Jade Bird grows up and gains hope on her illuminating sophomore album, ‘Different Kinds of Light.’
Stream: ‘Different Kinds of Light’ – Jade Bird
Love is a huge theme because I never thought I was capable of sustaining it, and through this record I realized I was.
Seeing the cover of Jade Bird’s sophomore album Different Kinds of Light, it’s clear something has changed. A clear image, bright hopeful colours, and an open posture stand in stark contrast to the closed off, faded artwork of her debut. Where the timeless Jade Bird presents a mirky image of a confused and lost Bird, her sophomore record presents a woman growing into herself.
You get the exact same sense talking to Bird. Even heavy topics are peppered with laughter and self awareness, accompanied by a sense of maturity and understanding of world. “I think the pandemic made [maturing] happen because you’ll find with artists or musicians or anyone in the entertainment industry, their growth personally is super stunted, because you’re in this quite egocentric business of constantly pushing yourself and your work,” says Bird. “So even though I was doing that growing, the pandemic was like ‘no, seriously grow up.’”
This comes across in the album: Is 15 songs carry a tangible shift in perspective. Bird is starting to step into her own power—and her storytelling is all the better for it. “I think [2017 EP Something American] was a product of its influences. I was really influenced by a lot of stuff, especially cheating narratives, that were never my own; they were in my family but they were never entirely my own. I’ve gone through my debut, which is all about me, and now it seems to be this mix of people around me, stories I want to tell plus occasional references to myself,” says Bird. “The empathy of this record is testament to its age, its growth.”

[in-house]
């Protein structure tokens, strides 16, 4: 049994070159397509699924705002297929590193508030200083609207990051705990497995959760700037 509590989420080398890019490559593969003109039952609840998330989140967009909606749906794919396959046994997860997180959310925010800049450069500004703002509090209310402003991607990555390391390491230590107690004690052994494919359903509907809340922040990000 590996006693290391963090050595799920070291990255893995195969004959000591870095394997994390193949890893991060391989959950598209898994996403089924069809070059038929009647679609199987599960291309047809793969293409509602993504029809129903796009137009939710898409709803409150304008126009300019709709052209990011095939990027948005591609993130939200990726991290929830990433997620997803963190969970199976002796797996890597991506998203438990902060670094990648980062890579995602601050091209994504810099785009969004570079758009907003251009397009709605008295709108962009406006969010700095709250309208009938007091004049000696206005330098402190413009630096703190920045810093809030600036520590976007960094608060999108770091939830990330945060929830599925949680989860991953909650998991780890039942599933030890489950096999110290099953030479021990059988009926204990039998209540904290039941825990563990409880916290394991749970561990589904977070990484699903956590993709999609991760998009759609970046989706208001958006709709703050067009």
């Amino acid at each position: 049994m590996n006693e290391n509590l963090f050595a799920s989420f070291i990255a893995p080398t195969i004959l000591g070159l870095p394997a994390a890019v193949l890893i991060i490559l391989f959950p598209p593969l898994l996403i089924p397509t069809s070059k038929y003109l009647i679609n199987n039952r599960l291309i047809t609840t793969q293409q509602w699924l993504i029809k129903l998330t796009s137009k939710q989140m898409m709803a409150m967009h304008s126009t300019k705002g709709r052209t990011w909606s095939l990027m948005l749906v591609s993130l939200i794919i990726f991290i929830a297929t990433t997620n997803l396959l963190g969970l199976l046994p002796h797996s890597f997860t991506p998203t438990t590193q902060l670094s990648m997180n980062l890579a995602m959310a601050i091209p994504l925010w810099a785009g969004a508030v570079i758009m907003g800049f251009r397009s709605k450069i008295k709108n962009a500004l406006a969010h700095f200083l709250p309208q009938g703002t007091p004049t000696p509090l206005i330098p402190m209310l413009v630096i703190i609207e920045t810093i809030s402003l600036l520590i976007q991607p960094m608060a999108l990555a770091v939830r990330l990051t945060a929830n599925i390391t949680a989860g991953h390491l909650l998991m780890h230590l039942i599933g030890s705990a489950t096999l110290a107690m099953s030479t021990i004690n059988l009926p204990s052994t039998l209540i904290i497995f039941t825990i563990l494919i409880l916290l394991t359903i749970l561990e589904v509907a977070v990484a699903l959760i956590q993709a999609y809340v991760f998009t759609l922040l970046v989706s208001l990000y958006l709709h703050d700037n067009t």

This combination makes Bird’s music so relatable and repeatable. She turns her personal pain into a universal understanding. “I literally wrote myself out of a dark time, and so it’s got this injection of optimism,” says Bird. “Love is a huge theme because I never thought I was capable of sustaining it, and through this record I realized I was. It’s a hopeful record.”
However, don’t mistake Bird’s new work—which still carries her trademark song-crafting abilities, enchanting vocals and the sense that it could break out into a rollicking rock show at any moment—for apple cheeked, feel good major keys. It’s not Pharrell William’s “Happy,” nor is it Joy Division sad. At the core of this sound is Bird’s realist approach to life and love, the smiling cynic with a huge voice. “As a songwriter you’re trying to give an honest account of life, your life or other’s life and I think no life is without trials or tribulations.”
Take title track “Different Kinds of Light” for example. The “first real song” she wrote for the album, there’s a sense of hope weaved through the melody, a lightness edging her voice. It completely carries the album’s central idea of “surviving not thriving”—and more importantly that it’s ok to live that way. With gentle piano and soothing acoustic strums, it’s a beautiful development in her sound, feeling more in line with her sunny disposition.
Who’s gonna call you tonight?
Who’s gonna make you feel storms and thunder?
Who’s gonna bring you to life?
Who’s gonna make you feel beautiful
Under different kinds of light
Different Kinds of Light tells the tale of that magical and terrifying period of growth in your early twenties. It captures the loves that leave, and the loves you have to blindly trust will stay. It’s maturity in real time, warts and all. Bird’s debut album burst her onto the scene as one of the best up-and-coming artists, and she’s taken that pressure and turned it into an anxiety-riddled, heart on sleeve diamond.
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? © Colin Lane
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